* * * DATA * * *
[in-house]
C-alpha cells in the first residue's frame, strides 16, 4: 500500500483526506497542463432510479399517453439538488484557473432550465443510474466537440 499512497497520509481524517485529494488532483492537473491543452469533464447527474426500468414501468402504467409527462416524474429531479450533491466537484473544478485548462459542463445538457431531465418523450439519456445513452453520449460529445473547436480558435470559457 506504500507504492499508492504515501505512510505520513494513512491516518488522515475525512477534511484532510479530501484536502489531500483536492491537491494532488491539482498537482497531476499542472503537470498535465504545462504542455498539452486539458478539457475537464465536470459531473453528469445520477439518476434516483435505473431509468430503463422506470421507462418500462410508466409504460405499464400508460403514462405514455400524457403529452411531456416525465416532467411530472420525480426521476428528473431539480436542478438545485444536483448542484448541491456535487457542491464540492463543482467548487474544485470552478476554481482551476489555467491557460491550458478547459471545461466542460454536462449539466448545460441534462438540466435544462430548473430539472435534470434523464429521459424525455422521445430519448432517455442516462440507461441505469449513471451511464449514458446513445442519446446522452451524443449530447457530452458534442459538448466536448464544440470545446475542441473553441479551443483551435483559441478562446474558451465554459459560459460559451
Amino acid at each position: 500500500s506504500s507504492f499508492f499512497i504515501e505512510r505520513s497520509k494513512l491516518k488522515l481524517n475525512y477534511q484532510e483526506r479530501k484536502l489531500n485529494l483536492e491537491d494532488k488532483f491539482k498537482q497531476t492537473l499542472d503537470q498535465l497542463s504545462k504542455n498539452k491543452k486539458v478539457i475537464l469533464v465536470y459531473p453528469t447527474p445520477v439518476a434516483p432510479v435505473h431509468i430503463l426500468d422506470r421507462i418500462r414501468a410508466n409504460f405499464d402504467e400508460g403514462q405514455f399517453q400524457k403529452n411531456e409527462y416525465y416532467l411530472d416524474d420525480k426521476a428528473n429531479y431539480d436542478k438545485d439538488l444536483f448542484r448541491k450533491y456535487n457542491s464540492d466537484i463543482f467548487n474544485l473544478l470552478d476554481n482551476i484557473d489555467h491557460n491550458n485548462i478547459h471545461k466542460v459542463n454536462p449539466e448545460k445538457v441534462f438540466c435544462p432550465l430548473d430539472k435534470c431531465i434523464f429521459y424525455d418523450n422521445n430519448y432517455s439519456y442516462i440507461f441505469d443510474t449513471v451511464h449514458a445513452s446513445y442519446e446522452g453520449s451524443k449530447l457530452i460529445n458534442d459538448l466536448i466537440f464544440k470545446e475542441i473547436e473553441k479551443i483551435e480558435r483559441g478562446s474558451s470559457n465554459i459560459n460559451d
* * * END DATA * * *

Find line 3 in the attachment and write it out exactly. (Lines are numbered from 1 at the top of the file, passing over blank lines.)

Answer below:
Amino acid at each position: 500500500s506504500s507504492f499508492f499512497i504515501e505512510r505520513s497520509k494513512l491516518k488522515l481524517n475525512y477534511q484532510e483526506r479530501k484536502l489531500n485529494l483536492e491537491d494532488k488532483f491539482k498537482q497531476t492537473l499542472d503537470q498535465l497542463s504545462k504542455n498539452k491543452k486539458v478539457i475537464l469533464v465536470y459531473p453528469t447527474p445520477v439518476a434516483p432510479v435505473h431509468i430503463l426500468d422506470r421507462i418500462r414501468a410508466n409504460f405499464d402504467e400508460g403514462q405514455f399517453q400524457k403529452n411531456e409527462y416525465y416532467l411530472d416524474d420525480k426521476a428528473n429531479y431539480d436542478k438545485d439538488l444536483f448542484r448541491k450533491y456535487n457542491s464540492d466537484i463543482f467548487n474544485l473544478l470552478d476554481n482551476i484557473d489555467h491557460n491550458n485548462i478547459h471545461k466542460v459542463n454536462p449539466e448545460k445538457v441534462f438540466c435544462p432550465l430548473d430539472k435534470c431531465i434523464f429521459y424525455d418523450n422521445n430519448y432517455s439519456y442516462i440507461f441505469d443510474t449513471v451511464h449514458a445513452s446513445y442519446e446522452g453520449s451524443k449530447l457530452i460529445n458534442d459538448l466536448i466537440f464544440k470545446e475542441i473547436e473553441k479551443i483551435e480558435r483559441g478562446s474558451s470559457n465554459i459560459n460559451d